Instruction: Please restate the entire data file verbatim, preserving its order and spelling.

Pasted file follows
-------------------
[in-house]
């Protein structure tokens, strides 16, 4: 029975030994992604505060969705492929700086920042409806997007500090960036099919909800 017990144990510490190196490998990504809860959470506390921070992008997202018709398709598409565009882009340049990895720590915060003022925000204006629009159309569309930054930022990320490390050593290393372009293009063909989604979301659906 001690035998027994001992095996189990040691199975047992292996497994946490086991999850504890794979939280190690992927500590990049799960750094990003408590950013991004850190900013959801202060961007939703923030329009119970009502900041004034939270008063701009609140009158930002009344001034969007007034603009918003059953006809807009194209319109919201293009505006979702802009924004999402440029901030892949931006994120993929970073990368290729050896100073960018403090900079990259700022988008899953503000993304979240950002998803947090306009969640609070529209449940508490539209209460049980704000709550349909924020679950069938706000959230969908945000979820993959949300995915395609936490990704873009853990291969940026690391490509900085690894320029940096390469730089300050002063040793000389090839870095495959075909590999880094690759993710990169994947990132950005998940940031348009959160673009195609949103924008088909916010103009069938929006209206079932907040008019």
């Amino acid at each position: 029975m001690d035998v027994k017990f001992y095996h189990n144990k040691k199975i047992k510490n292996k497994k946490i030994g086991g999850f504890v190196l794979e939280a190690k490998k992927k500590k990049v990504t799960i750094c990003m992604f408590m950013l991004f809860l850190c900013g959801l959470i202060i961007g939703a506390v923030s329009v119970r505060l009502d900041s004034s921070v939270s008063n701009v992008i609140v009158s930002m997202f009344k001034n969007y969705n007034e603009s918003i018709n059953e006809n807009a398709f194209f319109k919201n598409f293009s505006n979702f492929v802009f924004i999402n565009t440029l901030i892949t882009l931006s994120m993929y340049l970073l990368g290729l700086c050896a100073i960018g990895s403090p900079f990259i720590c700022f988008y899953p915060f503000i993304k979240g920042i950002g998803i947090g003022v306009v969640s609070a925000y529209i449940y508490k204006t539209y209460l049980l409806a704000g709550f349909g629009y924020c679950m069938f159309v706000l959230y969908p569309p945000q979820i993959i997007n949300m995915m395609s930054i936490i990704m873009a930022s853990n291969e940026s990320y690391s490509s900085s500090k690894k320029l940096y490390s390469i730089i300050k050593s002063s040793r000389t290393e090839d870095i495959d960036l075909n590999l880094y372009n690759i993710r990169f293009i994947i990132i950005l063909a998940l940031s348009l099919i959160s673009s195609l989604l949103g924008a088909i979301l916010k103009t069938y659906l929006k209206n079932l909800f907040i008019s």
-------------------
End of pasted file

[in-house]
């Protein structure tokens, strides 16, 4: 029975030994992604505060969705492929700086920042409806997007500090960036099919909800 017990144990510490190196490998990504809860959470506390921070992008997202018709398709598409565009882009340049990895720590915060003022925000204006629009159309569309930054930022990320490390050593290393372009293009063909989604979301659906 001690035998027994001992095996189990040691199975047992292996497994946490086991999850504890794979939280190690992927500590990049799960750094990003408590950013991004850190900013959801202060961007939703923030329009119970009502900041004034939270008063701009609140009158930002009344001034969007007034603009918003059953006809807009194209319109919201293009505006979702802009924004999402440029901030892949931006994120993929970073990368290729050896100073960018403090900079990259700022988008899953503000993304979240950002998803947090306009969640609070529209449940508490539209209460049980704000709550349909924020679950069938706000959230969908945000979820993959949300995915395609936490990704873009853990291969940026690391490509900085690894320029940096390469730089300050002063040793000389090839870095495959075909590999880094690759993710990169994947990132950005998940940031348009959160673009195609949103924008088909916010103009069938929006209206079932907040008019």
């Amino acid at each position: 029975m001690d035998v027994k017990f001992y095996h189990n144990k040691k199975i047992k510490n292996k497994k946490i030994g086991g999850f504890v190196l794979e939280a190690k490998k992927k500590k990049v990504t799960i750094c990003m992604f408590m950013l991004f809860l850190c900013g959801l959470i202060i961007g939703a506390v923030s329009v119970r505060l009502d900041s004034s921070v939270s008063n701009v992008i609140v009158s930002m997202f009344k001034n969007y969705n007034e603009s918003i018709n059953e006809n807009a398709f194209f319109k919201n598409f293009s505006n979702f492929v802009f924004i999402n565009t440029l901030i892949t882009l931006s994120m993929y340049l970073l990368g290729l700086c050896a100073i960018g990895s403090p900079f990259i720590c700022f988008y899953p915060f503000i993304k979240g920042i950002g998803i947090g003022v306009v969640s609070a925000y529209i449940y508490k204006t539209y209460l049980l409806a704000g709550f349909g629009y924020c679950m069938f159309v706000l959230y969908p569309p945000q979820i993959i997007n949300m995915m395609s930054i936490i990704m873009a930022s853990n291969e940026s990320y690391s490509s900085s500090k690894k320029l940096y490390s390469i730089i300050k050593s002063s040793r000389t290393e090839d870095i495959d960036l075909n590999l880094y372009n690759i993710r990169f293009i994947i990132i950005l063909a998940l940031s348009l099919i959160s673009s195609l989604l949103g924008a088909i979301l916010k103009t069938y659906l929006k209206n079932l909800f907040i008019s």